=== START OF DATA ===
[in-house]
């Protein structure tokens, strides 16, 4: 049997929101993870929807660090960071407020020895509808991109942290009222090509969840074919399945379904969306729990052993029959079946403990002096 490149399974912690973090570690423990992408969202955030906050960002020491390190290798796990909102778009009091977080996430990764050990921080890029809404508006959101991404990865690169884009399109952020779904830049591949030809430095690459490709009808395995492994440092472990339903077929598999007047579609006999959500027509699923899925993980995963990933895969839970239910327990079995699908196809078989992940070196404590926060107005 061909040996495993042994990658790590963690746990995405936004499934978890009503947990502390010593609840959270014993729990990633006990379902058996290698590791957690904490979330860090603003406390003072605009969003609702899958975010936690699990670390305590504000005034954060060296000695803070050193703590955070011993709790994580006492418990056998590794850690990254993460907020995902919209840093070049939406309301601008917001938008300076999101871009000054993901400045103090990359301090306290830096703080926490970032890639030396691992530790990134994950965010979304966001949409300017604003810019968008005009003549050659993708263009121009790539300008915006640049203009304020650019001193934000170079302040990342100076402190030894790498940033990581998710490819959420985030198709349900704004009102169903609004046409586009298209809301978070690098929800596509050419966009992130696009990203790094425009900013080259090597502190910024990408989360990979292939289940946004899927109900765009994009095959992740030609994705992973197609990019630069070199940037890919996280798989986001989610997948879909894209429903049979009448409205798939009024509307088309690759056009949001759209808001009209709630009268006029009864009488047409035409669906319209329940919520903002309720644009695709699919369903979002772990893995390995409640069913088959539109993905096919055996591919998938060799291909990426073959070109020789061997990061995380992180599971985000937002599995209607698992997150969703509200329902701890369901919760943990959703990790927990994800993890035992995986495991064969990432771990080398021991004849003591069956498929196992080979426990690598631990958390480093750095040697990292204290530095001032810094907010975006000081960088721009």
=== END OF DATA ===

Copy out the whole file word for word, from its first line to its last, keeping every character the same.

[in-house]
């Protein structure tokens, strides 16, 4: 049997929101993870929807660090960071407020020895509808991109942290009222090509969840074919399945379904969306729990052993029959079946403990002096 490149399974912690973090570690423990992408969202955030906050960002020491390190290798796990909102778009009091977080996430990764050990921080890029809404508006959101991404990865690169884009399109952020779904830049591949030809430095690459490709009808395995492994440092472990339903077929598999007047579609006999959500027509699923899925993980995963990933895969839970239910327990079995699908196809078989992940070196404590926060107005 061909040996495993042994990658790590963690746990995405936004499934978890009503947990502390010593609840959270014993729990990633006990379902058996290698590791957690904490979330860090603003406390003072605009969003609702899958975010936690699990670390305590504000005034954060060296000695803070050193703590955070011993709790994580006492418990056998590794850690990254993460907020995902919209840093070049939406309301601008917001938008300076999101871009000054993901400045103090990359301090306290830096703080926490970032890639030396691992530790990134994950965010979304966001949409300017604003810019968008005009003549050659993708263009121009790539300008915006640049203009304020650019001193934000170079302040990342100076402190030894790498940033990581998710490819959420985030198709349900704004009102169903609004046409586009298209809301978070690098929800596509050419966009992130696009990203790094425009900013080259090597502190910024990408989360990979292939289940946004899927109900765009994009095959992740030609994705992973197609990019630069070199940037890919996280798989986001989610997948879909894209429903049979009448409205798939009024509307088309690759056009949001759209808001009209709630009268006029009864009488047409035409669906319209329940919520903002309720644009695709699919369903979002772990893995390995409640069913088959539109993905096919055996591919998938060799291909990426073959070109020789061997990061995380992180599971985000937002599995209607698992997150969703509200329902701890369901919760943990959703990790927990994800993890035992995986495991064969990432771990080398021991004849003591069956498929196992080979426990690598631990958390480093750095040697990292204290530095001032810094907010975006000081960088721009």